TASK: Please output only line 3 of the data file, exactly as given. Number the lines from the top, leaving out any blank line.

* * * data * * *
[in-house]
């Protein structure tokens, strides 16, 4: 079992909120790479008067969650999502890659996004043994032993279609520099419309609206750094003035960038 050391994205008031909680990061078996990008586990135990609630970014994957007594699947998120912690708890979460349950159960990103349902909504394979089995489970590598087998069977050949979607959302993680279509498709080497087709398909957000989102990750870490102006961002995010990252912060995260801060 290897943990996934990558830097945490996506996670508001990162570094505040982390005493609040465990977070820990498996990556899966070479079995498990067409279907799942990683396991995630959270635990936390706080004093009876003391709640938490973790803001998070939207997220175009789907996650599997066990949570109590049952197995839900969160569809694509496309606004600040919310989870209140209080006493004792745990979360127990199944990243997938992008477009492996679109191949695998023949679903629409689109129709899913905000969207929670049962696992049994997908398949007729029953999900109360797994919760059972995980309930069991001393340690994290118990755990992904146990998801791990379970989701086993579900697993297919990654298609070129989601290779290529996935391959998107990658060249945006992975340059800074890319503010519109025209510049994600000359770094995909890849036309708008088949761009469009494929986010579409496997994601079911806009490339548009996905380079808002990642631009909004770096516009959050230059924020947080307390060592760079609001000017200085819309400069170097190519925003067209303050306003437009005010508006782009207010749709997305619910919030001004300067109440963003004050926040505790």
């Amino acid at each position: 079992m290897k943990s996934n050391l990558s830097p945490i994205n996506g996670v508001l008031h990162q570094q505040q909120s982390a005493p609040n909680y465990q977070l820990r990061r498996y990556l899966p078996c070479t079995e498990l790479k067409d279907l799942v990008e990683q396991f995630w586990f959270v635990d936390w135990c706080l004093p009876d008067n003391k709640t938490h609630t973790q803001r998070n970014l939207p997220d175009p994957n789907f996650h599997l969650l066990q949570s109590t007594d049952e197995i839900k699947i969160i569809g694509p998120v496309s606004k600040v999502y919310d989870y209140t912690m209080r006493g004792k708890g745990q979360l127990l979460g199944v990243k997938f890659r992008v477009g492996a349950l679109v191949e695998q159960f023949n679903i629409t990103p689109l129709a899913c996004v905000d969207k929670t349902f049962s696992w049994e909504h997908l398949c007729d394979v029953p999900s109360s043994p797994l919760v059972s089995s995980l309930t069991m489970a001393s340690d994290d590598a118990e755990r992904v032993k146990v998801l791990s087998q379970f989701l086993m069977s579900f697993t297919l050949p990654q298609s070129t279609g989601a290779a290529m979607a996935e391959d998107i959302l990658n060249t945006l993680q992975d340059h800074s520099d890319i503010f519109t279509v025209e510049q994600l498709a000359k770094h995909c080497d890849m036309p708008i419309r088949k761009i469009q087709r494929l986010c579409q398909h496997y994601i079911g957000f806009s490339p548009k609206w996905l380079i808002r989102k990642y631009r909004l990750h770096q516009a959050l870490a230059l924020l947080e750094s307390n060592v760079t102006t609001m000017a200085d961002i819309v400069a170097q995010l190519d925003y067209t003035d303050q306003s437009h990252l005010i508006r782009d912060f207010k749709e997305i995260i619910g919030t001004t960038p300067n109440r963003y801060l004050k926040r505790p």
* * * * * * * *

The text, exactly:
């Amino acid at each position: 079992m290897k943990s996934n050391l990558s830097p945490i994205n996506g996670v508001l008031h990162q570094q505040q909120s982390a005493p609040n909680y465990q977070l820990r990061r498996y990556l899966p078996c070479t079995e498990l790479k067409d279907l799942v990008e990683q396991f995630w586990f959270v635990d936390w135990c706080l004093p009876d008067n003391k709640t938490h609630t973790q803001r998070n970014l939207p997220d175009p994957n789907f996650h599997l969650l066990q949570s109590t007594d049952e197995i839900k699947i969160i569809g694509p998120v496309s606004k600040v999502y919310d989870y209140t912690m209080r006493g004792k708890g745990q979360l127990l979460g199944v990243k997938f890659r992008v477009g492996a349950l679109v191949e695998q159960f023949n679903i629409t990103p689109l129709a899913c996004v905000d969207k929670t349902f049962s696992w049994e909504h997908l398949c007729d394979v029953p999900s109360s043994p797994l919760v059972s089995s995980l309930t069991m489970a001393s340690d994290d590598a118990e755990r992904v032993k146990v998801l791990s087998q379970f989701l086993m069977s579900f697993t297919l050949p990654q298609s070129t279609g989601a290779a290529m979607a996935e391959d998107i959302l990658n060249t945006l993680q992975d340059h800074s520099d890319i503010f519109t279509v025209e510049q994600l498709a000359k770094h995909c080497d890849m036309p708008i419309r088949k761009i469009q087709r494929l986010c579409q398909h496997y994601i079911g957000f806009s490339p548009k609206w996905l380079i808002r989102k990642y631009r909004l990750h770096q516009a959050l870490a230059l924020l947080e750094s307390n060592v760079t102006t609001m000017a200085d961002i819309v400069a170097q995010l190519d925003y067209t003035d303050q306003s437009h990252l005010i508006r782009d912060f207010k749709e997305i995260i619910g919030t001004t960038p300067n109440r963003y801060l004050k926040r505790p």